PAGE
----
0

Former superintendent, councilman elected to boards

WINDER - A former superintendent won a spot on the county's Board of Education in a Tuesday runoff, and an incumbent county commissioner was ousted from his post by a challenger.

Daniel Cromer, 61, beat 41-year-old Amy Osier by a more than two-to-one margin for the Board of Education's District 7 at-large seat.

Cromer is a former superintendent in the district, and worked in the Barrow County Schools for 20 years. He beat Osier 930 votes to 453.

Osier left the Barrow County annex, where vote totals were being posted, before the results were complete. She said she was disappointed by low turnout - 1,904 people voted for a turnout of 7.54 percent - and the fact that the Apalachee High School area of the district will not be represented on the board. She did not rule out another run in the future.

"That whole side of the tracks, they're going to lose their voice," she said. "My voice is not silenced. If anything, I'll be eying it even more."

Although he did not lose a single district, Cromer refused to accept a victory until all the totals were in. He said the nature of a runoff made him nervous that even though he bested Osier by more than 700 votes in the primary, not enough people would cast votes this time to make him victorious.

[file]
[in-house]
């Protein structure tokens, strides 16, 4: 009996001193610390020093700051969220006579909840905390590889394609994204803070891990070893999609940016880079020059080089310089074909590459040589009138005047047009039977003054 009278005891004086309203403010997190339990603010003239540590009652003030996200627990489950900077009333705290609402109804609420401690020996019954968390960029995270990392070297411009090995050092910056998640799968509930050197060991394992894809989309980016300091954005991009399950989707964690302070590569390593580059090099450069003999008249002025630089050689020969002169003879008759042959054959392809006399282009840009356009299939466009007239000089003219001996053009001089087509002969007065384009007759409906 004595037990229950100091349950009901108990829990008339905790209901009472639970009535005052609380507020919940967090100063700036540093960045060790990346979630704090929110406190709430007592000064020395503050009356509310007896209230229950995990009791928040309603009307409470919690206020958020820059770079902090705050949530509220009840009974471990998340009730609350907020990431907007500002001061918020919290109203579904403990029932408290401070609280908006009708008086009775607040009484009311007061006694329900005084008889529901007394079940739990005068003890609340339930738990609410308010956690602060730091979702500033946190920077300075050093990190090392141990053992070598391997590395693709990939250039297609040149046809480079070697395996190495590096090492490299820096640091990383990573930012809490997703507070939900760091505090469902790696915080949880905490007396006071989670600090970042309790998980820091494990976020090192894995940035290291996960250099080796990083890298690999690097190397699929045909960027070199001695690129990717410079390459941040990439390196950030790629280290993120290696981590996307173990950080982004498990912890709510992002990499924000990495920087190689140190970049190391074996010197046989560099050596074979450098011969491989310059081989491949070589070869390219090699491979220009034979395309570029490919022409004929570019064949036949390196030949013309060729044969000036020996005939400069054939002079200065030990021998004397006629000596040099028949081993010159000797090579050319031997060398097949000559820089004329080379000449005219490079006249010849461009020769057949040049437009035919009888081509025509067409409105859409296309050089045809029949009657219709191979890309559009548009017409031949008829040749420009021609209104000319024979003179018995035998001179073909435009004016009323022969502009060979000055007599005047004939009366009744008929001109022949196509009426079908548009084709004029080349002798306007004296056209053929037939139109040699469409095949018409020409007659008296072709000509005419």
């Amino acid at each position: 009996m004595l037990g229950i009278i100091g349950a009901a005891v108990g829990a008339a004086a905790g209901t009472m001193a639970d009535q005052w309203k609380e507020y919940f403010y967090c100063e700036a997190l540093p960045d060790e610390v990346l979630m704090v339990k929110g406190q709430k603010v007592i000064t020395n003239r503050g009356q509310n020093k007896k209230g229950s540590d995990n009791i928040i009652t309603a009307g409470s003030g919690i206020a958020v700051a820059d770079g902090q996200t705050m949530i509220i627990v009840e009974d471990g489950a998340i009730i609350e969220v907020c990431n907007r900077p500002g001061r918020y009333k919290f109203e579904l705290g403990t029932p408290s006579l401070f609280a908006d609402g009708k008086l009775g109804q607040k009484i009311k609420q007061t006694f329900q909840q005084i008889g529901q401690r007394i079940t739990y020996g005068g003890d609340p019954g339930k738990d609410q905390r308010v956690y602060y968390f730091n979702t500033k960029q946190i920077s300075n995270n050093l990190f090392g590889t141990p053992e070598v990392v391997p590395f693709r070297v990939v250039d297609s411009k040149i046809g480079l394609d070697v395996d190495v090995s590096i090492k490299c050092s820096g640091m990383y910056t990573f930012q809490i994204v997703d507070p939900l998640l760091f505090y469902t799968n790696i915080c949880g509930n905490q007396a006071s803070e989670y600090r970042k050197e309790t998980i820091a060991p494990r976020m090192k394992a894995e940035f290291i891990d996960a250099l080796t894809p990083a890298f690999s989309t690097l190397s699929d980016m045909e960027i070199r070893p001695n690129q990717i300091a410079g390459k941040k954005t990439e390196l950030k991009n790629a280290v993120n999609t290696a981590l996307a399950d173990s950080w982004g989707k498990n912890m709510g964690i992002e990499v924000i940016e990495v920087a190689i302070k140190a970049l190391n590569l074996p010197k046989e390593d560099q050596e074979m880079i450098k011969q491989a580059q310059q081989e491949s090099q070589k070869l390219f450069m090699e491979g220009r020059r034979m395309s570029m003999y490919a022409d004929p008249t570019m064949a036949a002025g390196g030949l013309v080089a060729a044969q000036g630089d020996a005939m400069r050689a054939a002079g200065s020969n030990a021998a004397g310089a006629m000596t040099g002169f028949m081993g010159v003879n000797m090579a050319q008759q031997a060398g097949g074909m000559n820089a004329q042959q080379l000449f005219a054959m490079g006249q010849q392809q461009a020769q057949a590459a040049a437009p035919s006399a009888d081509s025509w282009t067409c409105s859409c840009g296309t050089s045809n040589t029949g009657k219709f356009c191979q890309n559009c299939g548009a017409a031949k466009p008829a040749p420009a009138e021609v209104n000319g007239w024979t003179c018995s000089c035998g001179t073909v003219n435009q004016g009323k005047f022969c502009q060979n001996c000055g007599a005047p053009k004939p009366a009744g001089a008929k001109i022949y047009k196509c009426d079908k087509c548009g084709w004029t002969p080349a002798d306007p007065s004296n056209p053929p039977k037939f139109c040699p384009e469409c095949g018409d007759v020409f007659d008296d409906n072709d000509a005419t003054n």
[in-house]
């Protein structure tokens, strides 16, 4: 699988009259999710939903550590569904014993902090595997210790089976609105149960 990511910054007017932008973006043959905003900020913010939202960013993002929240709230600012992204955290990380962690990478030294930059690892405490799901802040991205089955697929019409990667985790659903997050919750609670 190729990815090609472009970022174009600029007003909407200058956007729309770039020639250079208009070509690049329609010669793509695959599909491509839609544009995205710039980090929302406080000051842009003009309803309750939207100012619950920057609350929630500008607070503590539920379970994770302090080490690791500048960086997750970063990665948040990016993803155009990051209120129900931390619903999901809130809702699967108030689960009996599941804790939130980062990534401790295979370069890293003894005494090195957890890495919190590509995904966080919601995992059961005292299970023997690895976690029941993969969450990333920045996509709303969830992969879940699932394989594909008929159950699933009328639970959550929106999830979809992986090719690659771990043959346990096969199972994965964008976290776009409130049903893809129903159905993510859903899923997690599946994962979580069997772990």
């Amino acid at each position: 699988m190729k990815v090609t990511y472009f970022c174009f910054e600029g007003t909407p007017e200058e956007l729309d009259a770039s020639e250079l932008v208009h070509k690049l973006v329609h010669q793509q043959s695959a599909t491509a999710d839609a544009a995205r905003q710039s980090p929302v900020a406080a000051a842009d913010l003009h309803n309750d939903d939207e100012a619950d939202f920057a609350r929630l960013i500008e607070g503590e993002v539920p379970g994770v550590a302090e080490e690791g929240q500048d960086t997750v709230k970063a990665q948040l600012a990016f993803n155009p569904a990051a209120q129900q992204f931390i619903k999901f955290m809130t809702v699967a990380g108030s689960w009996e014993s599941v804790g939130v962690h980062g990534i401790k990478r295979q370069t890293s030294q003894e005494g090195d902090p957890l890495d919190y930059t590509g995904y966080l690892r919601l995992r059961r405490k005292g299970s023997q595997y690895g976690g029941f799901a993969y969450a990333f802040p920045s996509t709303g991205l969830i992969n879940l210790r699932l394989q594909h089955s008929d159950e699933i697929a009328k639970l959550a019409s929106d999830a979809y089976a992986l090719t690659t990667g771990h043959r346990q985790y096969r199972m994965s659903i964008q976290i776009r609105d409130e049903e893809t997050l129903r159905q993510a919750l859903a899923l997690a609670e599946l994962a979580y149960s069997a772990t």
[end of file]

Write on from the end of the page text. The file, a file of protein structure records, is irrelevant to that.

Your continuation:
Once he acknowledged his win, Cromer said he was pleased to be joining a board that was already aware of all the growth-related issues it would be facing.

"I feel good, of course," he said. "I'm looking forward to my service. ... Hopefully, I'll add my voice to the symphony."

Parks wins District 5

In the Board of Commissioner's District 5 race, former Auburn mayor Billy E. Parks bested incumbent David Dyer 180 votes to 88.

Dyer, 39, was running for his second term as a county commissioner. In the primary, he had 132 votes to 57-year-old Parks' 152.

The race seemed close when the first precinct reported, with Dyer up 56 to 45. But absentee and early voting returns gave Parks 40 votes and just one for Dyer.

Elections Supervisor Kristi Royston said Parks distributed absentee applications to his constituents, which could explain the wide margin.

After the results were reported, Dyer said he thought it was ironic that the city of Auburn had benefited from a sewer project passed earlier in the night with him on the board. He complimented Parks, but said he did not know if all of District 5 would benefit from his win.

"Auburn got a home run tonight," he said. "I think the city of Auburn wanted a representative on the board, and they got one. Whether that's the best thing for District 5, I don't know."

Parks said he was honored by his win, and would be busy deciding who to appoint to boards and commissions before he takes the seat in January.

"I'm looking forward to the four years I get to serve. There will be a lot of changes in Barrow County in those four years," he said. "It's going to be fun. I'm looking forward to sitting up in the big chair."